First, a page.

cyclical


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cyclical

Of or relating to a variable, such as housing starts, car sales, or the price of a certain stock, that is subject to regular or irregular up-and-down movements.
References in periodicals archive ?
These long-term conditions significantly constrain any optimism one feels over a short-term cyclical slowdown.
It is also expected that the monetary policy be pro (counter) cyclical when institutions are weak (strong) indicated by the low (high) value of the ICRG Index.
A cyclical Ramadan can provide relief to people with some ailments.
Crucially, however, learning isn't necessarily cyclical. Whatever your uncertainties, as you understand patterns, you can begin to plan accordingly.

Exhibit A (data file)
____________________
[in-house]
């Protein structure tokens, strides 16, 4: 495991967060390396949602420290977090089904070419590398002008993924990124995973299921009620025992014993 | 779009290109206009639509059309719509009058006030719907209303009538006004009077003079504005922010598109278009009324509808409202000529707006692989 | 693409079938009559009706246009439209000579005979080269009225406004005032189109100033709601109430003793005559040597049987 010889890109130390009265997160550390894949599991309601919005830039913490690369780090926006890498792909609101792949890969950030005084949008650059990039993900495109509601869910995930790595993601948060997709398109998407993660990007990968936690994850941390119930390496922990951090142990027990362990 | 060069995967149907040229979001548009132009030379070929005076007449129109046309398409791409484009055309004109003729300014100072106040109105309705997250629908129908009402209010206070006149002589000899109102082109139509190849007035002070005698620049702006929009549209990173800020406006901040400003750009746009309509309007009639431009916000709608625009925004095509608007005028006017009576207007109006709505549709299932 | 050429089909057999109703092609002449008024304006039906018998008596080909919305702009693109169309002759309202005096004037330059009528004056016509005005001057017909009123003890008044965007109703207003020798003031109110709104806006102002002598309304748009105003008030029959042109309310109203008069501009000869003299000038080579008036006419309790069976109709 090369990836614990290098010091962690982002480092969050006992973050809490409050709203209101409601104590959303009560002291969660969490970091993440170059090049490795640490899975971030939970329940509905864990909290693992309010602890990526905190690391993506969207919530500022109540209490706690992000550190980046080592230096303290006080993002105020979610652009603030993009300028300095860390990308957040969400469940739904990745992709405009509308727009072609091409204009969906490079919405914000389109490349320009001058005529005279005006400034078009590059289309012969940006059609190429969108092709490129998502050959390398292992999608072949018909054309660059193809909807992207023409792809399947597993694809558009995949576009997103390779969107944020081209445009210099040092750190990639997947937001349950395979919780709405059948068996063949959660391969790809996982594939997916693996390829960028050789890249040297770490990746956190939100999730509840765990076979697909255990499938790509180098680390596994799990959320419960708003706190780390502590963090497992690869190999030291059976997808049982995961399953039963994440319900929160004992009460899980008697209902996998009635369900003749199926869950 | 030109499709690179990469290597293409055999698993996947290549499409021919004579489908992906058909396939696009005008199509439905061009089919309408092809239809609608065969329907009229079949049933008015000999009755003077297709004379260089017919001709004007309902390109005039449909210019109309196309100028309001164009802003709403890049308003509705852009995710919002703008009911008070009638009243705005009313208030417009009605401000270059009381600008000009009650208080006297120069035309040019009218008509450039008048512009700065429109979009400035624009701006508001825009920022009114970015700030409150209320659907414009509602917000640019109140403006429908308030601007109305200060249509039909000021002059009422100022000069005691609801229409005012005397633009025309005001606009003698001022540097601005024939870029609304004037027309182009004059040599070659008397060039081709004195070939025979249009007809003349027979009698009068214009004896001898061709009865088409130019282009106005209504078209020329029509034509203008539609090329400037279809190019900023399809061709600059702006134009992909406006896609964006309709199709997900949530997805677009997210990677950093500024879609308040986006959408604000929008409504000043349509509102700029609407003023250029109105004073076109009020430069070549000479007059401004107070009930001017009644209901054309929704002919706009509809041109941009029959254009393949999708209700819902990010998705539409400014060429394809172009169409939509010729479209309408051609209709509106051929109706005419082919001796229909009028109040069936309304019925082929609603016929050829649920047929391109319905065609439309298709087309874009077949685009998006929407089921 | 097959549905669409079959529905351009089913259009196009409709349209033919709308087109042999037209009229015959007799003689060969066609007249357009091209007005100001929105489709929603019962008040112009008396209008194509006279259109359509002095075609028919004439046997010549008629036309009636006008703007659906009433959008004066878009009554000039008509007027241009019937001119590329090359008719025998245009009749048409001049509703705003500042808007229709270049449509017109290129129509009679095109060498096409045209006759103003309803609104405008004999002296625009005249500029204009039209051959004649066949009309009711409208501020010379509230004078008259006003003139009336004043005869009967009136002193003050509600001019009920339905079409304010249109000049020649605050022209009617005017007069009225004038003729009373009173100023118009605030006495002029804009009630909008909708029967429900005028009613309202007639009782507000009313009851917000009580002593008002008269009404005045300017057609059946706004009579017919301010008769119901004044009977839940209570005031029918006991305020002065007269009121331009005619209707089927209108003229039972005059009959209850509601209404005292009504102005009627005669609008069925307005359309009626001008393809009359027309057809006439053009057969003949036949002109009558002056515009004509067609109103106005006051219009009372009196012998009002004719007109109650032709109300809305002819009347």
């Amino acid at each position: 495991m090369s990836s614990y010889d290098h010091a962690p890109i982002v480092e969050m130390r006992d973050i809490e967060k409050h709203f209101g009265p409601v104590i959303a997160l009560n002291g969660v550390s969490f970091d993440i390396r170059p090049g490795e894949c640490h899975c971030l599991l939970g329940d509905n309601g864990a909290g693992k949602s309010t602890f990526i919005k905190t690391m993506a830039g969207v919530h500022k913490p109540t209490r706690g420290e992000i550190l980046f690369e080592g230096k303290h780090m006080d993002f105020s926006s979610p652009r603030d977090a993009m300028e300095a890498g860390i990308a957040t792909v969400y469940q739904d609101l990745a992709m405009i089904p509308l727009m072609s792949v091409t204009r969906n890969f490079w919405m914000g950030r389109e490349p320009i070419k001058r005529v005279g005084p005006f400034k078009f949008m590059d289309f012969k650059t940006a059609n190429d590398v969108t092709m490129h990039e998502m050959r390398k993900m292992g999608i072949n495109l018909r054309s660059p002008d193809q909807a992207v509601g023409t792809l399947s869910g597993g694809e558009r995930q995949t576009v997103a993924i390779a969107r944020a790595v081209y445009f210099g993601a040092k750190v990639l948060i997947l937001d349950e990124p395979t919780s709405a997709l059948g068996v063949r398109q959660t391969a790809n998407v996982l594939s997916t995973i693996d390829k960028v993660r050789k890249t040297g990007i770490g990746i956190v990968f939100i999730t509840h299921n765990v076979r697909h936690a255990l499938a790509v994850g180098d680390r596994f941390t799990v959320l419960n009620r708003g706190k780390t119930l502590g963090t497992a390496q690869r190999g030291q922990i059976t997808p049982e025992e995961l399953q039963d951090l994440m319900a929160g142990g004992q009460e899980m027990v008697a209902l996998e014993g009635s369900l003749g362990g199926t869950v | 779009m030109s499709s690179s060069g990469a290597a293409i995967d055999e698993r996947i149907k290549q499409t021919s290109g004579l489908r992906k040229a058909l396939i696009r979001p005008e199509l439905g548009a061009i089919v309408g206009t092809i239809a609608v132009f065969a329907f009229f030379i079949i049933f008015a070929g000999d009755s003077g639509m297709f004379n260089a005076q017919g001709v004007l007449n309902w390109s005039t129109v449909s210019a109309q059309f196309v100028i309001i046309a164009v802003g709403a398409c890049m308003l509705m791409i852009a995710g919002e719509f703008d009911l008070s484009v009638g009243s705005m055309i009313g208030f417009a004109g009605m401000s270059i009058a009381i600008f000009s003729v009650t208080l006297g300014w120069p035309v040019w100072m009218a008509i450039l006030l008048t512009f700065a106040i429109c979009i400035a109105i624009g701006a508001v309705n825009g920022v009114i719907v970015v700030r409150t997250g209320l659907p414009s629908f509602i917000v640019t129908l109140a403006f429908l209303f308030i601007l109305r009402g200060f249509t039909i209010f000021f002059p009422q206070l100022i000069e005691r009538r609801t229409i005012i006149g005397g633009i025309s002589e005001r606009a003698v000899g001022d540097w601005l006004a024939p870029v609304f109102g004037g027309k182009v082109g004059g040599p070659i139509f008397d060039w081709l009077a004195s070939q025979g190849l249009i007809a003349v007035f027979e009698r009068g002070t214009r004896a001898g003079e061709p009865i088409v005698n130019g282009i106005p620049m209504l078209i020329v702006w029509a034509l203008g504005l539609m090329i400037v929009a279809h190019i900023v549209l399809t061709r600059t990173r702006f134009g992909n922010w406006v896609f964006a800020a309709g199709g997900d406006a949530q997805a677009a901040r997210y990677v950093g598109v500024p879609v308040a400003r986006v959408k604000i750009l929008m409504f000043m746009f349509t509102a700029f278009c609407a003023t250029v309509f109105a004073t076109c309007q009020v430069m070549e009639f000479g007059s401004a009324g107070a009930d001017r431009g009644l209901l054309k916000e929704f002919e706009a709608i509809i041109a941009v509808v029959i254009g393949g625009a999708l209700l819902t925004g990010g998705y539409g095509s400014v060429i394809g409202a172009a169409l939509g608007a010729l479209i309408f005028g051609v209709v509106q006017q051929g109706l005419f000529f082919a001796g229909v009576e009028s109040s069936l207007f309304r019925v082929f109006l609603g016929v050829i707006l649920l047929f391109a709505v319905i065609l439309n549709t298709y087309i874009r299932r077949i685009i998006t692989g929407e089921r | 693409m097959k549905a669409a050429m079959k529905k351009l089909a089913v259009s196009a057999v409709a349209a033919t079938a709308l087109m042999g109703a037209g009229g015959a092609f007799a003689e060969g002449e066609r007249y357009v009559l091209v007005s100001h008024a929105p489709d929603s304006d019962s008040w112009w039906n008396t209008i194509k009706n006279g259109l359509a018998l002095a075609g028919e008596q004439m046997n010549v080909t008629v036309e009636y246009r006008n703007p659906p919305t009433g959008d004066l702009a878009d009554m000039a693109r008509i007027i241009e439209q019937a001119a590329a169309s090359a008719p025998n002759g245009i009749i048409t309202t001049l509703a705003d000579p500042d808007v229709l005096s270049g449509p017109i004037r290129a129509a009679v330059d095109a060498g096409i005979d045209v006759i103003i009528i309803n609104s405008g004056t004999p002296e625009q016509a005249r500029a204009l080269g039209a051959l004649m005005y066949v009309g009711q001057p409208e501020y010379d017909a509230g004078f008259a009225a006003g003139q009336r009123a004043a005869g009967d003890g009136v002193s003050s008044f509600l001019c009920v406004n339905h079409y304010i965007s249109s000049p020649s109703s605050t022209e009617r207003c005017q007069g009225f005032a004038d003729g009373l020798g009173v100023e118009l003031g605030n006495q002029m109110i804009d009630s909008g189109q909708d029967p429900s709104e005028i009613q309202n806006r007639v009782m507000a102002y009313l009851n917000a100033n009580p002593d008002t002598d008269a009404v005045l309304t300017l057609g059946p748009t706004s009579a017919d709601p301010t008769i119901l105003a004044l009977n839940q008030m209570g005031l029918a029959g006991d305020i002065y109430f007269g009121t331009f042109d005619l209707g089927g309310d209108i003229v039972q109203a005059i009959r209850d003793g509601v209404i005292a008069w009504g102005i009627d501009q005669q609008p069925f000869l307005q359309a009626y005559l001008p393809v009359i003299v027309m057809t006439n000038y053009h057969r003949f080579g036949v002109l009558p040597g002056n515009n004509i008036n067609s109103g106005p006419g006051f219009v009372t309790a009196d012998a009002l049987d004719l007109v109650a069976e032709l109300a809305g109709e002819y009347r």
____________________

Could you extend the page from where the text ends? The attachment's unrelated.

Furthermore, the response of prime-age workers' real wages is less rigid than those of older workers, consistent with prime-age workers' more cyclical labor force participation.
In Europe, the cyclical boom may last a bit longer, as it is broadening into the periphery.
In the first, each series is "cleaned" of its cyclical component.
To compare how various macroeconomic indicators move in relation to the cyclical components of GDP and GDI, we repeat the cross-correlation exercise of Stock and Watson (1999).
In 1998 we had a cyclical peak and the market ran for another nine years after that.
The study also reveals differences in the relative cyclical behavior of earnings of top earners, and other earners, within industries.
Psychological scientist Leona Tam of the University of Wollongong in New South Wales, Australia, and Utpal Dholakia of Rice University hypothesized that a cyclical mindset should make people less likely to defer saving money by boosting their ability to make concrete plans and decreasing overly optimistic thinking about the future.